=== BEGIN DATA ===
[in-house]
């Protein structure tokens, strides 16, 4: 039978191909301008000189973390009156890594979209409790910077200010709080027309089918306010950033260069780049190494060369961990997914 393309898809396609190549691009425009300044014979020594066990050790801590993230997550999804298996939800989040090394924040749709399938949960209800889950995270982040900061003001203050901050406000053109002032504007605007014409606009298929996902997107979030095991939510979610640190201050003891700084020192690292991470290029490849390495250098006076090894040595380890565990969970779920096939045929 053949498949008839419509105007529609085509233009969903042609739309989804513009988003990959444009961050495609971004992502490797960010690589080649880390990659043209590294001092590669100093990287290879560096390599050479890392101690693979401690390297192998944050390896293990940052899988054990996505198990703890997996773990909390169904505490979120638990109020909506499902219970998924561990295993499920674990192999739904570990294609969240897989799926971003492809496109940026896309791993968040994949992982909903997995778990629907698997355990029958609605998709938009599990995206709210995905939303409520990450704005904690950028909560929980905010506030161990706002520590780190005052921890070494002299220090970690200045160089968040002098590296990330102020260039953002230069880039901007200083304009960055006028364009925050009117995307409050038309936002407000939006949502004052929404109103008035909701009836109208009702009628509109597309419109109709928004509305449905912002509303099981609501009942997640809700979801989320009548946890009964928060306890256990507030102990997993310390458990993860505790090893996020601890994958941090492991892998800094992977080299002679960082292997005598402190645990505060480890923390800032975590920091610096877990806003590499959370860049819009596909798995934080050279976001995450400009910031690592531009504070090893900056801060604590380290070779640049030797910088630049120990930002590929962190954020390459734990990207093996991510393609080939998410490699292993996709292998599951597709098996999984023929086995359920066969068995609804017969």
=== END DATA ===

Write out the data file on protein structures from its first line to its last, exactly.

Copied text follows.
[in-house]
């Protein structure tokens, strides 16, 4: 039978191909301008000189973390009156890594979209409790910077200010709080027309089918306010950033260069780049190494060369961990997914 393309898809396609190549691009425009300044014979020594066990050790801590993230997550999804298996939800989040090394924040749709399938949960209800889950995270982040900061003001203050901050406000053109002032504007605007014409606009298929996902997107979030095991939510979610640190201050003891700084020192690292991470290029490849390495250098006076090894040595380890565990969970779920096939045929 053949498949008839419509105007529609085509233009969903042609739309989804513009988003990959444009961050495609971004992502490797960010690589080649880390990659043209590294001092590669100093990287290879560096390599050479890392101690693979401690390297192998944050390896293990940052899988054990996505198990703890997996773990909390169904505490979120638990109020909506499902219970998924561990295993499920674990192999739904570990294609969240897989799926971003492809496109940026896309791993968040994949992982909903997995778990629907698997355990029958609605998709938009599990995206709210995905939303409520990450704005904690950028909560929980905010506030161990706002520590780190005052921890070494002299220090970690200045160089968040002098590296990330102020260039953002230069880039901007200083304009960055006028364009925050009117995307409050038309936002407000939006949502004052929404109103008035909701009836109208009702009628509109597309419109109709928004509305449905912002509303099981609501009942997640809700979801989320009548946890009964928060306890256990507030102990997993310390458990993860505790090893996020601890994958941090492991892998800094992977080299002679960082292997005598402190645990505060480890923390800032975590920091610096877990806003590499959370860049819009596909798995934080050279976001995450400009910031690592531009504070090893900056801060604590380290070779640049030797910088630049120990930002590929962190954020390459734990990207093996991510393609080939998410490699292993996709292998599951597709098996999984023929086995359920066969068995609804017969």